- Love yourself: I’d argue that mental health is more important than physical health. You can’t achieve anything without your mind being in the right place. You need to love who you are and be confident in what you’re doing. Don’t decide you want to lose weight because you saw some skinny model on a magazine cover. Healthy isn’t what’s on the outside. It’s what’s going on inside. What’s a good reason to lose weight or start exercising then? To give yourself the possibility of being with your family for longer, to be able to play soccer with your kid, to be able to grow old with your significant other and meet your great grandchildren. If you decide to make a change, do it for the right reasons. So do yourself a favor, and take some time for you to rejuvenate your mind and do some soul searching…you might be surprised at what you find.
All in all, healthy is doing what works for you. For me, it’s working out 5 days a week, having quick healthy meal options on hand, and taking time every morning to get my mind in the right place. Am I perfect? Not in the least, and that’s okay. Life’s a learning experience and sometimes I’m going to slip up. Coming to terms with that is something I’ve recently done, and I can tell you I’ve never been happier. Take every fall and learn from it…
“Only those who dare to fail greatly can ever achieve greatly.” – Robert F. Kennedy
I hope this post was beneficial to you even though it was long. Thank you for sticking around to the end…and for your reward, you’ll find a delicious recipe below. Cheers to the weekend 🙂
So, I realized the recipe I was going to feature was not a fast one at all, but it’s so good! I’m not going to tell you what it was because it will be featured next week…get ready! Don’t get upset, though, because this “Slow Cooker Taco Lentil Soup” is just as amazing 🙂 I decided to feature it from another blog I love to follow called Ambitious Kitchen. Monique puts out such amazing content and delicious recipes, so definitely go check her out. But about this Lentil Soup…yum! What’s easier than dumping a bunch of stuff in a slow cooker, turning it on, and coming home to a homemade meal? Not to mention the smell fills the house! You’ll notice there’s no meat in it, but it has a whopping 37 grams of protein per serving. The lentils give it a meaty taste and texture, so I promise you won’t miss the beef!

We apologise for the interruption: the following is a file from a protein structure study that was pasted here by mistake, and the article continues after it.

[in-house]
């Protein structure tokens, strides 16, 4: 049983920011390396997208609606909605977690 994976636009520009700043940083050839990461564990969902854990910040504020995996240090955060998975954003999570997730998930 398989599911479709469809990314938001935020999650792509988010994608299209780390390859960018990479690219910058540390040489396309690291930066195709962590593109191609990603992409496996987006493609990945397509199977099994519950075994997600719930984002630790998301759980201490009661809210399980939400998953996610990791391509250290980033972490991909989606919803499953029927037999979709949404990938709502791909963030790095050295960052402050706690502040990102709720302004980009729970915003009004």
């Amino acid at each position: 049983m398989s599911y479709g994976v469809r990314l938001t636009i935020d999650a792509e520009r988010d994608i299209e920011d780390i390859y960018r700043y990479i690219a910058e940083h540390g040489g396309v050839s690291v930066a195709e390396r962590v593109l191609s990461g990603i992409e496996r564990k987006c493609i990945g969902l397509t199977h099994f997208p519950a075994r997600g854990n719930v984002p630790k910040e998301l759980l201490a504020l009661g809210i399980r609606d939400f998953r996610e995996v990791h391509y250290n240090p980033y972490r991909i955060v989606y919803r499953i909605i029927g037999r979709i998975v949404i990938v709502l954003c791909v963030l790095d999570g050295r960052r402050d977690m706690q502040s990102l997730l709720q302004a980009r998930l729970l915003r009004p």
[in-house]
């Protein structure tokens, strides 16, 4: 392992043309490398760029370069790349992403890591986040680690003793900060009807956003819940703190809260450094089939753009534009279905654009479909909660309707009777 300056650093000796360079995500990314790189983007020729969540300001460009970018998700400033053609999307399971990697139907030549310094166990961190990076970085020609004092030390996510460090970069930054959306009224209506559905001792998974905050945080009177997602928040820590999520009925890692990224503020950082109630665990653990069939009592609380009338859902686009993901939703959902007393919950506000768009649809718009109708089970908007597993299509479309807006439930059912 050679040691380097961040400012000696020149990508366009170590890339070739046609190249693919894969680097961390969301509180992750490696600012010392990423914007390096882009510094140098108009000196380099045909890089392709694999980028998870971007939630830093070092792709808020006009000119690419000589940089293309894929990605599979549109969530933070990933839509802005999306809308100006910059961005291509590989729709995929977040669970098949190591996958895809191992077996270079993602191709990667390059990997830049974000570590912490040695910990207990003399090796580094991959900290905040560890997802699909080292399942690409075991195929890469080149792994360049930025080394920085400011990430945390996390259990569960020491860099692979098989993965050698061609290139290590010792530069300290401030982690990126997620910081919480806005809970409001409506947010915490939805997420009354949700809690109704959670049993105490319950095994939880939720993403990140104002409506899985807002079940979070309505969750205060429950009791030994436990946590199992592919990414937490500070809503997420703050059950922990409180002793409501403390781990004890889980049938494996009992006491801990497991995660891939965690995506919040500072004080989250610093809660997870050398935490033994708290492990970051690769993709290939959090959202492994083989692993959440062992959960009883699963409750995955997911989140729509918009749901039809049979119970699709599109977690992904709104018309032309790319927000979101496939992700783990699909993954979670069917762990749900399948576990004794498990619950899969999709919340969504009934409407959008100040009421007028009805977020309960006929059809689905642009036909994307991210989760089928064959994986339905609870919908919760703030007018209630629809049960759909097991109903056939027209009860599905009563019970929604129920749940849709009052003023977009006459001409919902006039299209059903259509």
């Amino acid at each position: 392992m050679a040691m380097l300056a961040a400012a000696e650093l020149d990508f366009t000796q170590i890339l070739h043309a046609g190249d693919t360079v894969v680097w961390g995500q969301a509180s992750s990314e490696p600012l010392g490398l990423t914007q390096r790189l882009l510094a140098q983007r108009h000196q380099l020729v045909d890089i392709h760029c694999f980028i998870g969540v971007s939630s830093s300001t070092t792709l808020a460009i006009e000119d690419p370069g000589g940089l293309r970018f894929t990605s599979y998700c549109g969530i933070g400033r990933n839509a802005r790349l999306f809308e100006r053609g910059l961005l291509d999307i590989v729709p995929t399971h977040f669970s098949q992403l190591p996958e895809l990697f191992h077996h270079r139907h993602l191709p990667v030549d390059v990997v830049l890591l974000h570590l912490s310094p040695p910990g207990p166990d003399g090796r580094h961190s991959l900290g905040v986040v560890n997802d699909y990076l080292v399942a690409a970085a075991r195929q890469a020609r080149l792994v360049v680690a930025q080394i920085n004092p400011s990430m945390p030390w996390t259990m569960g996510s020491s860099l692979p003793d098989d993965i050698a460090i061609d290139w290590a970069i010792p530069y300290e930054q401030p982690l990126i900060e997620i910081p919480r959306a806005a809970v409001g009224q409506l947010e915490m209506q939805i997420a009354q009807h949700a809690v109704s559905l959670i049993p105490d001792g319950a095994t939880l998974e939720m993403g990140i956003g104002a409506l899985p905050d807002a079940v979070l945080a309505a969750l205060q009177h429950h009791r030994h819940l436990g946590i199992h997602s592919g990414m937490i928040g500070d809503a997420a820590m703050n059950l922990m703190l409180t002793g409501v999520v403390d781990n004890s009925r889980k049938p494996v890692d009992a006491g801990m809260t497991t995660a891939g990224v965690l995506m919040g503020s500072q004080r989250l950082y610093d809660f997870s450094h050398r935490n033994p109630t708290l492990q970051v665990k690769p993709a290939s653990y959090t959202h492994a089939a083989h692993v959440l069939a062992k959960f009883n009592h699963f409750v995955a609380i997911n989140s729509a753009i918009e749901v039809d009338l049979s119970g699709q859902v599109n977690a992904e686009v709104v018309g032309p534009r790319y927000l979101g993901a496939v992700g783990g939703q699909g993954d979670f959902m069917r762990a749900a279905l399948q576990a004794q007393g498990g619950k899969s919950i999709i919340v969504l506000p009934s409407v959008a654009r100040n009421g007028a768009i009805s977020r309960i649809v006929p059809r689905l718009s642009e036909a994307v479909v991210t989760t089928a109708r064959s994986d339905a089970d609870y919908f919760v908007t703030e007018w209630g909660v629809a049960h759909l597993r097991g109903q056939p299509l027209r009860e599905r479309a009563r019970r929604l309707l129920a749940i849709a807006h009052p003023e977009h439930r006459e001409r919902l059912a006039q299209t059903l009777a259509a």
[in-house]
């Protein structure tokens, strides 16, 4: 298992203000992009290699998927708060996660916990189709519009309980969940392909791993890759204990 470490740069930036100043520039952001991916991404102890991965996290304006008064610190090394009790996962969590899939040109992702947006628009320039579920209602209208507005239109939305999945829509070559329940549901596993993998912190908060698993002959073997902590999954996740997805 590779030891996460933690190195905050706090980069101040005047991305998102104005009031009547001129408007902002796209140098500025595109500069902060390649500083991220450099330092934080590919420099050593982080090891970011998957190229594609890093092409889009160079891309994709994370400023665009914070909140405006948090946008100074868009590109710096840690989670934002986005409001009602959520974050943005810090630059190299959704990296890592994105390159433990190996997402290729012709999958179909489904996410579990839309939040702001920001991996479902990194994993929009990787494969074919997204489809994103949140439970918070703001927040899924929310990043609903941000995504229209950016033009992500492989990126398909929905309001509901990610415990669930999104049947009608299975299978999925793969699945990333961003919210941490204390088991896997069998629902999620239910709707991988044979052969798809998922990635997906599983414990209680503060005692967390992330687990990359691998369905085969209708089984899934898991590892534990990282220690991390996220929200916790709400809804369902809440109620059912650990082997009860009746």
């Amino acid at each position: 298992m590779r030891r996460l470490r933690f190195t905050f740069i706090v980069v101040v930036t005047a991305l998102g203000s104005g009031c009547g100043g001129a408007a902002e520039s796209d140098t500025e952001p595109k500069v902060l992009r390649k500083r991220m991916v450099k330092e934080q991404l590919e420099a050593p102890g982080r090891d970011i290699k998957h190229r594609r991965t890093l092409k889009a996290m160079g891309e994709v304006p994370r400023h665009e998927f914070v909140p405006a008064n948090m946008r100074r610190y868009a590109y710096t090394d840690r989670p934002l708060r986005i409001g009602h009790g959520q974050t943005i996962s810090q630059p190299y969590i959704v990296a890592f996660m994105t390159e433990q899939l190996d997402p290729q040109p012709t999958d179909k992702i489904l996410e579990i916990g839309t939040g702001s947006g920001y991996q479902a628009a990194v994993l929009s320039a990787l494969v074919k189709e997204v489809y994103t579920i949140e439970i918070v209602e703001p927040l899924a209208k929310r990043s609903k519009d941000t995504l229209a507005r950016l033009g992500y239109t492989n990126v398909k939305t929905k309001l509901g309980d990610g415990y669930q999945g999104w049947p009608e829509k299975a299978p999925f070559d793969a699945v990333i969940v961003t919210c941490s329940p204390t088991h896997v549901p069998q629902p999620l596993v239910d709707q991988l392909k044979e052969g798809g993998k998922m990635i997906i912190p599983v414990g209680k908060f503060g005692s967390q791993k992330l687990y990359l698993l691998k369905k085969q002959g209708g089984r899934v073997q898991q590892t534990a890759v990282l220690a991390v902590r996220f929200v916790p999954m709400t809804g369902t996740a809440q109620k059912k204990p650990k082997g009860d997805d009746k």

Slow Cooker Taco Lentil Soup
- 1 teaspoon olive oil
- 4 cloves garlic, minced
- 1 red bell pepper, thinly sliced
- 1 white onion, diced
- 1 jalapeño, seeded and diced
- 1 cup green or brown lentils, rinsed
- 1 (28 oz) can crushed tomatoes
- 4 cups vegetarian broth
- 1 (15 oz) can low sodium black beans, rinsed and drained
- 2 tablespoons chili powder
- 1 tablespoon cumin
- 1 teaspoon dried oregano
- 1/2 teaspoon paprika
- 1/4 teaspoon onion powder
- 1/2 teaspoon cayenne pepper (if you like a little heat!)
- 1 teaspoon salt
- Freshly ground black pepper, to taste
- 1 cup frozen corn kernels
- For topping: 1/2 cup shredded cheddar cheese
- To garnish: Diced cilantro, sliced jalapeno, tortilla strips/chips, avocado, sour cream, Sriracha, or anything else you fancy 🙂
- Place a medium skillet over medium high heat. Add in olive oil, garlic, bell pepper, onion and jalapeño; sauté for 5 minutes or until onions begin to brown and soften. Transfer to the slow cooker.
- Add in the remaining ingredients (except for the corn) to the slow cooker: lentils, crushed tomatoes, vegetarian broth, black beans and spices. Stir ingredients together to combine, then cover and cook for 3-4 hours on high or 7-8 hours on low. 20 minutes before serving, stir in frozen corn.
- Once soup is done, distribute into bowls (or do a meal prep) and top each with two tablespoons of cheese. Garnish with with extra fixin’s such as cilantro and jalapeno. Makes 4 servings. Double the recipe for a crowd!
Here’s the link to the recipe if you’d like to check Monique’s page out! You can also find the nutrition information here: